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Seven risk factors of lung cancer

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Lung cancer is one of the most common types of cancer. The high occurrence and death rate of this disease kills about 1.6 million people each year. In addition to smoking, a well-known risk factor, other risk factors should be paid much attention to.

Seven risk factors of lung cancer

Smoking

Smoking is the leading cause of lung cancer. It is reported that smokers are ten to thirty times more likely to develop lung cancer than non-smokers. People with a long-term smoking habit are more likely to suffer from squamous cell carcinoma and undifferentiated small cell carcinoma while lung adenocarcinoma is more common among non-smokers.

Secondhand smoke

Exposure to smoke increases the risk of developing lung cancer. people who are exposed to secondhand smoke have an estimated 30% higher risk of lung cancer than those who don’t.

Exposure to radon

Radon is a naturally occurring radioactive gas that results from the breakdown of uranium in soil and rocks. According to the US Environmental Protection Agency (EPA), radon is the second leading cause of lung cancer in this country and is the leading cause among non-smokers.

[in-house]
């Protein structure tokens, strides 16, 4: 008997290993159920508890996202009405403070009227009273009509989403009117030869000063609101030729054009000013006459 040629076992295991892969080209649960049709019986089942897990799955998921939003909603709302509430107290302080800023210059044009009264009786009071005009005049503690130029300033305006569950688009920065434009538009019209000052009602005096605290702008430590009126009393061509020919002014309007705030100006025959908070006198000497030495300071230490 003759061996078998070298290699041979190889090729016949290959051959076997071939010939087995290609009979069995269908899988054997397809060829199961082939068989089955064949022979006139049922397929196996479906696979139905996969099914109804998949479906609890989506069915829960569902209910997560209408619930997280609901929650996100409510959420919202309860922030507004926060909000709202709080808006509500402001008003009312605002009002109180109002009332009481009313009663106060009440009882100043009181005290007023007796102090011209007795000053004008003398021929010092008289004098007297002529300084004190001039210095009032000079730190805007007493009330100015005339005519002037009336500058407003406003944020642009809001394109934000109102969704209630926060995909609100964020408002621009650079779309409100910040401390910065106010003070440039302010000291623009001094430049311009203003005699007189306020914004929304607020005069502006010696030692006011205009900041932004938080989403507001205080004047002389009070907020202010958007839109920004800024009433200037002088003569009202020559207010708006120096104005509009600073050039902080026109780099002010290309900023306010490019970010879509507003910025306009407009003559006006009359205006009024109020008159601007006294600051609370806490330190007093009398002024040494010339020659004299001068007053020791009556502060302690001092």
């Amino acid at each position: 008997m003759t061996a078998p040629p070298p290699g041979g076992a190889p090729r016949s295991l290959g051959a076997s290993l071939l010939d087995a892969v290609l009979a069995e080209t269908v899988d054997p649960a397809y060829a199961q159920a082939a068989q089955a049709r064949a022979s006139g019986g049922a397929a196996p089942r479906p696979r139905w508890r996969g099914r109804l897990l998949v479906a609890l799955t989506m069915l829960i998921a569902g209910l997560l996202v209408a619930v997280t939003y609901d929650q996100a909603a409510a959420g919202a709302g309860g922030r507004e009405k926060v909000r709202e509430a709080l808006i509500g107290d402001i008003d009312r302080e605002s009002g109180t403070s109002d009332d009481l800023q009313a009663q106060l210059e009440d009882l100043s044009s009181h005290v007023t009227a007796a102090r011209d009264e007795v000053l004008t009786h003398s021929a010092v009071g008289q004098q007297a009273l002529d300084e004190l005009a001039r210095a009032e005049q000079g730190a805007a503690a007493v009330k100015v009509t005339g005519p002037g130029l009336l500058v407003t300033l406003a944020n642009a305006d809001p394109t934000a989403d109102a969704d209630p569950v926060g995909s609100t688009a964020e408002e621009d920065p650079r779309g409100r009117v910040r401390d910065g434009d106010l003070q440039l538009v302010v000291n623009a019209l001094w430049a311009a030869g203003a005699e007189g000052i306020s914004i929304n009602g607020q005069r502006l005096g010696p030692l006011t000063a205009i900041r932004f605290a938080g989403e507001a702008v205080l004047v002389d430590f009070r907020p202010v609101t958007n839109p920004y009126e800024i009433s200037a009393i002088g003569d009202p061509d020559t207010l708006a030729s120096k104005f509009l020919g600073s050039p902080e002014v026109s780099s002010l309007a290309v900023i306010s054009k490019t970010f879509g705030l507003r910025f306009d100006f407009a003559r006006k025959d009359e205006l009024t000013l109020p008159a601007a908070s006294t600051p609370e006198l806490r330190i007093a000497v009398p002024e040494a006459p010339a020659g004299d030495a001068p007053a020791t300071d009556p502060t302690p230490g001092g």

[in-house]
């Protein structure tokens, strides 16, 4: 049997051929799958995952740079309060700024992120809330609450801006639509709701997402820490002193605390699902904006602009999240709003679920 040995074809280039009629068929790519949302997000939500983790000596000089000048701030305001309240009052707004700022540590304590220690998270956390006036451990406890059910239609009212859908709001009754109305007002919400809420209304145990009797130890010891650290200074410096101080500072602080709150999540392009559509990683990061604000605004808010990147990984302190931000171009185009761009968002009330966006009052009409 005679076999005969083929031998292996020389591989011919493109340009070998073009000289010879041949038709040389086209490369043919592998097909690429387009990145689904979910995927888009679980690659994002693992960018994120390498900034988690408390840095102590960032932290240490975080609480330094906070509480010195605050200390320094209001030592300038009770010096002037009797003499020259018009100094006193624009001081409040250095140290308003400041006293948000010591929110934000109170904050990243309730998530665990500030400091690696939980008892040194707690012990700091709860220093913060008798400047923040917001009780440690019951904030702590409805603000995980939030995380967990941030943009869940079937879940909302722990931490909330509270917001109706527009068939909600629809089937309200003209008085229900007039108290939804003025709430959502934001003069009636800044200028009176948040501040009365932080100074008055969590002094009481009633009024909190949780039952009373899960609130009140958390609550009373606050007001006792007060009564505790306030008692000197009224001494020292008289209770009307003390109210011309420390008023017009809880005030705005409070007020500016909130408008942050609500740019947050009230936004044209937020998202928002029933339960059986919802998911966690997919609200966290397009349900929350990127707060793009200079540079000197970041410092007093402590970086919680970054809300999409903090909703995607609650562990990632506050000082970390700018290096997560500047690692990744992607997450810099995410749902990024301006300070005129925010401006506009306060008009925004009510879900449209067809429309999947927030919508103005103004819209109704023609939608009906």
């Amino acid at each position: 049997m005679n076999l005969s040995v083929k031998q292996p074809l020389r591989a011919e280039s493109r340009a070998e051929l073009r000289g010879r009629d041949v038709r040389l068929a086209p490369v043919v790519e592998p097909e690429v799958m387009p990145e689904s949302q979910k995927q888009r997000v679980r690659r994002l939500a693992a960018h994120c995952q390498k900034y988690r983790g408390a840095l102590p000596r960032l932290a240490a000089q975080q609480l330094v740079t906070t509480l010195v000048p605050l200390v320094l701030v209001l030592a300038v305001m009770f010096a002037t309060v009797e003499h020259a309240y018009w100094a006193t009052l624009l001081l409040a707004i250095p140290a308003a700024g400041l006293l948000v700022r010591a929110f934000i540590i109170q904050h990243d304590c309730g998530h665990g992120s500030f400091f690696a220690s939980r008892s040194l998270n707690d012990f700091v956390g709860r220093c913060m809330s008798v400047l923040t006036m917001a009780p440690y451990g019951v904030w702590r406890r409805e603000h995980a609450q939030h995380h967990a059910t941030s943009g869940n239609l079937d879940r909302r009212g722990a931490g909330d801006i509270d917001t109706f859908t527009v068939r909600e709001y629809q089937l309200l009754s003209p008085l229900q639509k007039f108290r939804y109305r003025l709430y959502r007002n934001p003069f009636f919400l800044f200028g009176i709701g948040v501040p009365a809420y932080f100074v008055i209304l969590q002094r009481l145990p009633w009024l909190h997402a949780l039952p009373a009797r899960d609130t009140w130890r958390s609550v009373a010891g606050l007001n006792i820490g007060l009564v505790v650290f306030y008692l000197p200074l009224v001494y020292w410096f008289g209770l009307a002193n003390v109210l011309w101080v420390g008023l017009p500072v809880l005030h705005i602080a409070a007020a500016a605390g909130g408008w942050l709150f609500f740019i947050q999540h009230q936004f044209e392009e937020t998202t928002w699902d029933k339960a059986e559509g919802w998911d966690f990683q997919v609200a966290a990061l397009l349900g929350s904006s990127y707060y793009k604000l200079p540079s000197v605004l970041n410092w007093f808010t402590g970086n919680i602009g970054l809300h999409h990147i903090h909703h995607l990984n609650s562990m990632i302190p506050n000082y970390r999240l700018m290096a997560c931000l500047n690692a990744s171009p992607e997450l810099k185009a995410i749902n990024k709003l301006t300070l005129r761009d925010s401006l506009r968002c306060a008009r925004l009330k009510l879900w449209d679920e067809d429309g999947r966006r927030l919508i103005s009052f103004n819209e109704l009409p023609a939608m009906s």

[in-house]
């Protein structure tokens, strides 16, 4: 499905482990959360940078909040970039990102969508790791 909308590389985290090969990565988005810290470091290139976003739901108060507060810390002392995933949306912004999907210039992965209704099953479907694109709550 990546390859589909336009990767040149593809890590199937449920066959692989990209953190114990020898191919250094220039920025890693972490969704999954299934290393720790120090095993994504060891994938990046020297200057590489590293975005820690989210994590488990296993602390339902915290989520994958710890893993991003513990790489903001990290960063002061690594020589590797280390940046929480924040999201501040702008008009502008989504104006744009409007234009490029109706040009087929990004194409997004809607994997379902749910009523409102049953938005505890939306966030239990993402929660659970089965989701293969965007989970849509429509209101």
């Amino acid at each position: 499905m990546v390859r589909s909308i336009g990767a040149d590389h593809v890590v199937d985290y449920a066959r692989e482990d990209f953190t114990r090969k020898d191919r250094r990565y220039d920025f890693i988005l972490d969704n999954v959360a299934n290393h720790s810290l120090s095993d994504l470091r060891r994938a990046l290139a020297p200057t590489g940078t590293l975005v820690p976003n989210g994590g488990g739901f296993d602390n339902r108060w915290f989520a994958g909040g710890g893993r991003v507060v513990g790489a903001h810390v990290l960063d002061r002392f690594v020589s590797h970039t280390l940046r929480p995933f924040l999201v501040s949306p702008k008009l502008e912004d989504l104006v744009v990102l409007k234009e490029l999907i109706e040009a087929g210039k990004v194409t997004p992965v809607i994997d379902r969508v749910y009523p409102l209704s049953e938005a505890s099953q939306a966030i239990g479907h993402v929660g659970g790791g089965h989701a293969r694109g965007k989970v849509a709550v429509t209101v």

Outdoors, there is so little radon that it is not likely to be dangerous. But indoors, radon can be more concentrated. This may increase a person’s risk of lung cancer.

Air pollution

The incidence of lung cancer is higher in industrialized countries and in urban areas. This may be largely due to the concentration of carcinogenic substances in air polluted by the burning of fossil fuels. Some researchers found that the incidence of lung cancer has increased in areas with high levels of carcinogenic benzene in the atmosphere. Moreover, Diesel exhaust will lead to an increased chance of getting lung cancer.

Carcinogens in the workplace

Workplace exposures to chemicals or minerals such as asbestos, arsenic, chromium, and radioactive substances such as uranium, thorium and radium can induce lung cancer.

Chronic lung disease

Patients with chronic bronchitis, pulmonary tuberculosis, and diffuse interstitial fibrosis have a higher incidence of lung cancer than normal people. In addition, viral infection, mycotoxin, vitamin A deficiency, low immune status, endocrine disorders and familial inheritance may play a comprehensive carcinogenic role in the development of lung cancer.

Personal or family history of lung cancer

There is a risk that you may develop another lung cancer if you are a lung cancer survivor. Besides, brothers, sisters, and children of people who have had lung cancer may have a slightly higher risk of lung cancer themselves, especially if the relative was diagnosed at a younger age. For example, people who inherit certain DNA changes in a particular chromosome (chromosome 6) are more likely to develop lung cancer, even if they don’t smoke or only smoke a little. It is unclear how much of this risk is attributed to shared genes among family members and shared household exposures.

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